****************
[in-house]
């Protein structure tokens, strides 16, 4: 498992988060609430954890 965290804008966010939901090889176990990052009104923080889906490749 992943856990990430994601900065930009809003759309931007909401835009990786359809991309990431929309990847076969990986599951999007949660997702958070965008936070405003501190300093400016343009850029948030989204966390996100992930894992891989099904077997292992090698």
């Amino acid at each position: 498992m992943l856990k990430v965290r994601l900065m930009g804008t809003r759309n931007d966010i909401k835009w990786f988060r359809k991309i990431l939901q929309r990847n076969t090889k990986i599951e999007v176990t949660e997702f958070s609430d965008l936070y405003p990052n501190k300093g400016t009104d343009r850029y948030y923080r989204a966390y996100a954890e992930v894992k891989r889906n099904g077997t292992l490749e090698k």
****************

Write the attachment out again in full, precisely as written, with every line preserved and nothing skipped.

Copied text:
[in-house]
């Protein structure tokens, strides 16, 4: 498992988060609430954890 965290804008966010939901090889176990990052009104923080889906490749 992943856990990430994601900065930009809003759309931007909401835009990786359809991309990431929309990847076969990986599951999007949660997702958070965008936070405003501190300093400016343009850029948030989204966390996100992930894992891989099904077997292992090698």
């Amino acid at each position: 498992m992943l856990k990430v965290r994601l900065m930009g804008t809003r759309n931007d966010i909401k835009w990786f988060r359809k991309i990431l939901q929309r990847n076969t090889k990986i599951e999007v176990t949660e997702f958070s609430d965008l936070y405003p990052n501190k300093g400016t009104d343009r850029y948030y923080r989204a966390y996100a954890e992930v894992k891989r889906n099904g077997t292992l490749e090698k």